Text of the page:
Compost for climate change

At least half of what goes into most household bins is compostable, but instead ends up in landfill. Composting reduces greenhouse gas emissions and returns vital nutrients to the soil, and we can all make a difference.

compost for climate change - nourish magazine
Words: Scott Morton  https://biobagworld.com.au/

Food waste that breaks down without oxygen emits the greenhouse gas methane, which is 25 times more potent than carbon dioxide. You may be surprised to learn that this is one of the main causes of global warming and climate change. The amount of greenhouse gases produced by food waste in Australian landfill each year is equivalent to the emissions of Australia’s entire aviation industry or our steel and iron ore industries combined. Also, when organic material breaks down in landfill and water filters through it, a liquid called leachate is created. This liquid is highly toxic and can pollute land, groundwater and waterways. So, sending food waste to landfill is not a sustainable solution. Presently, an estimated 33% of the world’s soil is severely degraded and food waste converted to compost could help solve this problem. Adding compost to soil improves its resilience, important during times of drought for instance, and reduces the amount of water needed to grow plants. It also improves the soil’s structure, fertility and ability to withstand certain pests. Australia has some of the most degraded soils in the world, caused by wind erosion, water erosion, soil fertility decline, soil salinity, and soil acidification. Our farmers need high quality organics to fertilise their land, not landfill. Composting is an easy way to make a grass roots difference when it comes to climate change. Is it time to invite composting into your life? Here’s how.

Composting at home

There are many different types of compost bins and some are more effective than others. If you have space at home, consider building your own compost bin with recycled timber. These can be more effective than plastic units because they’re so easy to access, turn and aerate. Aerating your compost  is important to ensure it’s an oxygen rich, aerobic environment. If your compost is anaerobic, it will start to smell. You’ll also need to add water to keep your compost damp but not soggy. Compost bins break down organic matter faster in warmer temperatures, so adding a layer of lawn trimmings to the top of your compost will help insulate it and get it going. It’s best to position your compost bin in a shady area away from direct sunlight. Setting up a simple compost caddy on your kitchen bench makes it easy to collect food scraps for your compost bin. If you don’t take your scraps out to the compost bin every day, you could use a ventilated caddy lined with a compostable bag instead. You’ll be able to leave it on your kitchen bench for a few days and it won’t smell, for the same reason your compost bin doesn’t smell because oxygen can get in. This also reduces methane emissions by promoting aerobic decomposition.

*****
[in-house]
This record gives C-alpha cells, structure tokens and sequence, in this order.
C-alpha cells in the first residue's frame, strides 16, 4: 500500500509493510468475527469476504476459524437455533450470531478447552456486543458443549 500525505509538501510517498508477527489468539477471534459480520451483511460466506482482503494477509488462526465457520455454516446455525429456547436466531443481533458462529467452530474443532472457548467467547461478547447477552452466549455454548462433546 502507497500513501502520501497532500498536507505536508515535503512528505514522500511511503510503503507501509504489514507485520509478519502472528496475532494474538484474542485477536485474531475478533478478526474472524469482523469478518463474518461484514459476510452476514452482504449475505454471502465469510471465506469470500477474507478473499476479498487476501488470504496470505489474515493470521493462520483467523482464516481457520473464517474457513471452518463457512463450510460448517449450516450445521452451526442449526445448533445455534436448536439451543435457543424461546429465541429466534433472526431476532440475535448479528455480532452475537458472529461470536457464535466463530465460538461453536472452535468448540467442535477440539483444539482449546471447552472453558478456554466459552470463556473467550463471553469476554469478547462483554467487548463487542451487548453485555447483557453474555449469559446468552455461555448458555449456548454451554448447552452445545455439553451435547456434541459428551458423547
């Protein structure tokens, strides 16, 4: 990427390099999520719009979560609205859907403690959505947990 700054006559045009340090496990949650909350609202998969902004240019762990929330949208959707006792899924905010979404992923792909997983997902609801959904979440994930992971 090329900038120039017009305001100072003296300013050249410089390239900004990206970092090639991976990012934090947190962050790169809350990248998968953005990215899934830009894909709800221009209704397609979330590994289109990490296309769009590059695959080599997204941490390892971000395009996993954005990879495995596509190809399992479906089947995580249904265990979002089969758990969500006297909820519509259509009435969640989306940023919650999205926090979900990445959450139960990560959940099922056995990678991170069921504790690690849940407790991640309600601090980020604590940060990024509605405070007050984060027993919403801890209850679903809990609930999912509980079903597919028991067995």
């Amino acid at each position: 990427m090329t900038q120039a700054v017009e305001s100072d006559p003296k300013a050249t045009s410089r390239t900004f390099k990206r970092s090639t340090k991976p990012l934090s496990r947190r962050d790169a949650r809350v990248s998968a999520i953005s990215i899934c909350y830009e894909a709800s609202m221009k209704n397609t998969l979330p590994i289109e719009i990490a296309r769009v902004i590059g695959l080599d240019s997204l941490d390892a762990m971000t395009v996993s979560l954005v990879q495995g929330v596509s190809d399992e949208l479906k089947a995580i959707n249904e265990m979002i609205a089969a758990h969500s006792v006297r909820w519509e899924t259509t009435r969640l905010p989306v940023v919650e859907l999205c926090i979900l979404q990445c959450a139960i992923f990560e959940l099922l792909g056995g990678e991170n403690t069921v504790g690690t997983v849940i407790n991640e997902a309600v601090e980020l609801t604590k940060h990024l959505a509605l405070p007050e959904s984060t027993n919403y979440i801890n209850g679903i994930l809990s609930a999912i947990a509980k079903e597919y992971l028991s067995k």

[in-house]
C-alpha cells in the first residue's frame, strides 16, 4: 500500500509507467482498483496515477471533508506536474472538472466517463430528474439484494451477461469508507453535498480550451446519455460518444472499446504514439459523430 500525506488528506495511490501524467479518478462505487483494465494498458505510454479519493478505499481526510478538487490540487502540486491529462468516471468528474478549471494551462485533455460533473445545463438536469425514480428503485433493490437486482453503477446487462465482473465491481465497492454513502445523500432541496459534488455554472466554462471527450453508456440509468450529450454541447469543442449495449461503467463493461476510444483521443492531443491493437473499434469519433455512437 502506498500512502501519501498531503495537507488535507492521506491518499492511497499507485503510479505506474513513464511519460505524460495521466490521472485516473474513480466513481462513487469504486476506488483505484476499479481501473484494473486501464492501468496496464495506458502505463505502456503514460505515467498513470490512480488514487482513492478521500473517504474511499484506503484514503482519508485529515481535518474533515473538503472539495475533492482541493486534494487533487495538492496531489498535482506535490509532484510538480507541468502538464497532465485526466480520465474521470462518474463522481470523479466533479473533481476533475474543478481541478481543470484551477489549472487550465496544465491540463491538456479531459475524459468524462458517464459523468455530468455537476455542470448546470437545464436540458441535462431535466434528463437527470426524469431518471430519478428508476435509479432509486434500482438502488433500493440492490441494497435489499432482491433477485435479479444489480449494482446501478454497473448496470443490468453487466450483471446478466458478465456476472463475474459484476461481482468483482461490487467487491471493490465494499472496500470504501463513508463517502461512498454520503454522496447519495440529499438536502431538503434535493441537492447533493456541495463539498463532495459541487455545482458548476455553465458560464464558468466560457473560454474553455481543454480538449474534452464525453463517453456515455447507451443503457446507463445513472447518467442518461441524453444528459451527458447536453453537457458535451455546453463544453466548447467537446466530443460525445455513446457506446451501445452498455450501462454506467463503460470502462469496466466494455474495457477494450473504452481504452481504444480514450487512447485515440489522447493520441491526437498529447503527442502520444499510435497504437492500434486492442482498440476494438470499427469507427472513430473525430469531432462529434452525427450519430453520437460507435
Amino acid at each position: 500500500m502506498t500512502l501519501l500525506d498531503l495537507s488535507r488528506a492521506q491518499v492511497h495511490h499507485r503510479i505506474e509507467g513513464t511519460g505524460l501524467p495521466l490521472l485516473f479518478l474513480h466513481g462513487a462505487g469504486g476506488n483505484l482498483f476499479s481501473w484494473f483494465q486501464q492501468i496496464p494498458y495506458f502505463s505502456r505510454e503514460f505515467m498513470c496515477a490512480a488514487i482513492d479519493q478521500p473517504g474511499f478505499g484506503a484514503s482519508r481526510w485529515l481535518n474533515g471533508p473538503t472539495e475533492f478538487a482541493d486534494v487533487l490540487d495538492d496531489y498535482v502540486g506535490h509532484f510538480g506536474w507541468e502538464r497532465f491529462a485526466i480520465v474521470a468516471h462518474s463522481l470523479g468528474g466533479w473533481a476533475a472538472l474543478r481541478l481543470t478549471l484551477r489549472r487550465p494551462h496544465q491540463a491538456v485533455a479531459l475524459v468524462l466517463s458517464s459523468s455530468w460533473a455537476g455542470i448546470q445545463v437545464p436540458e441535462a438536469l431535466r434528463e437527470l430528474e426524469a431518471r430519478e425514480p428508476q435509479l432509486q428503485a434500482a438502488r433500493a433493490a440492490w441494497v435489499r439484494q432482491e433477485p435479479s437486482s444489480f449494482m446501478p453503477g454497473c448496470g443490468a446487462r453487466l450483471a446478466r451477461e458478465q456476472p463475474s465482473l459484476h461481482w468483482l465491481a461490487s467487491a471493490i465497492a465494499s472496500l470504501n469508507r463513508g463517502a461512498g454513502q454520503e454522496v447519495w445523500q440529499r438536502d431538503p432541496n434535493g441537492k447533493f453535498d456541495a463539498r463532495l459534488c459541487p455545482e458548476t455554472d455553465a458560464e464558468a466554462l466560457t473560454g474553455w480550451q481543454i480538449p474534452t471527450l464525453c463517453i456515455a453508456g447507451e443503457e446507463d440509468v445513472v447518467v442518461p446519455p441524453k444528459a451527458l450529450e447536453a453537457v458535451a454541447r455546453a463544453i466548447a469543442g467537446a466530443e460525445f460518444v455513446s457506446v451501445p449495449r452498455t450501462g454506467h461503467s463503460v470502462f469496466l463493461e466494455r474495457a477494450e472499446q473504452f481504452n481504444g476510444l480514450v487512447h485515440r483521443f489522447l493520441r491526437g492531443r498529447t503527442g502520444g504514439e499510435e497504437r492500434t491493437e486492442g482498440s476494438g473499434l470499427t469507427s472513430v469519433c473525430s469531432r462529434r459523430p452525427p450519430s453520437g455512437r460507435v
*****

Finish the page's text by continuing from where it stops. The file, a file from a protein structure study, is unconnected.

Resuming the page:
Get the right mix

The key to a well-functioning compost  bin is to add the right mix of green matter and brown matter. Green matter that can be added to a home compost bin includes fruit and vegetable scraps, breads, grains, rice, flour, cereal, pasta, coffee grounds and tea leaves. Brown matter includes lawn clippings, leaves, plant trimmings, and natural fibres like cotton, linen, hair, paper, napkins, tissues, toilet rolls, cut up cardboard and 100% compostable plastic bags. Animal products, oils and pet faeces do not belong in your compost – these will cause bad smells and attract pests. Also avoid adding weeds with mature seeds as these will spread weeds in your garden when you spread the compost.

Use a fogo bin

A growing number of local councils are offering residents kerbside green bins for recycling food organics and garden organics (FOGO). Councils offering FOGO bins usually supply compost caddies and compostable bags to collect food scraps. Organic waste collected in green bins is recycled at industrial composting facilities. However, only around 20% of Australian councils offer these bins. This number is slowly growing as landfill levies rise and councils realise composting organic waste makes more sense than sending it to landfill. You’ll need to check if your local council provides FOGO bins. If not, you can always ask if they can help with a subsidised compost bin. Or even better, campaign for them to start offering FOGO bins. When Adelaide’s City of Holdfast Bay gave residents compostable bags in the produce section of local supermarkets, they increased the amount of food waste diverted from landfill to compost by 117%.

Share your scraps

If you don’t have space for a compost bin, you can get together with members of your local community to compost together or otherwise find someone willing to compost your food scraps via www.sharewaste.com. You can also contact your local community garden to see if there is an existing composting hub near you. Setting up a community compost bin in a central area is a great idea for people who live in unit blocks and inner-city areas. If your compost bin is used by many people, it’s important to create clear labels explaining how the system works and the steps you want everyone to follow. You could paint or write instructions on the bins or even add a QR code for more detailed instructions. Organic waste contains valuable resources that can’t be recovered from landfill, yet that’s where 87% of Australia’s food waste ends up. We need to recycle organic waste to fertilise our soil instead of dumping it in landfills where it contributes to climate change by producing harmful greenhouse gases. There’s no such thing as waste in nature. Organics belong in our soil, not in landfill, and composting is the key.

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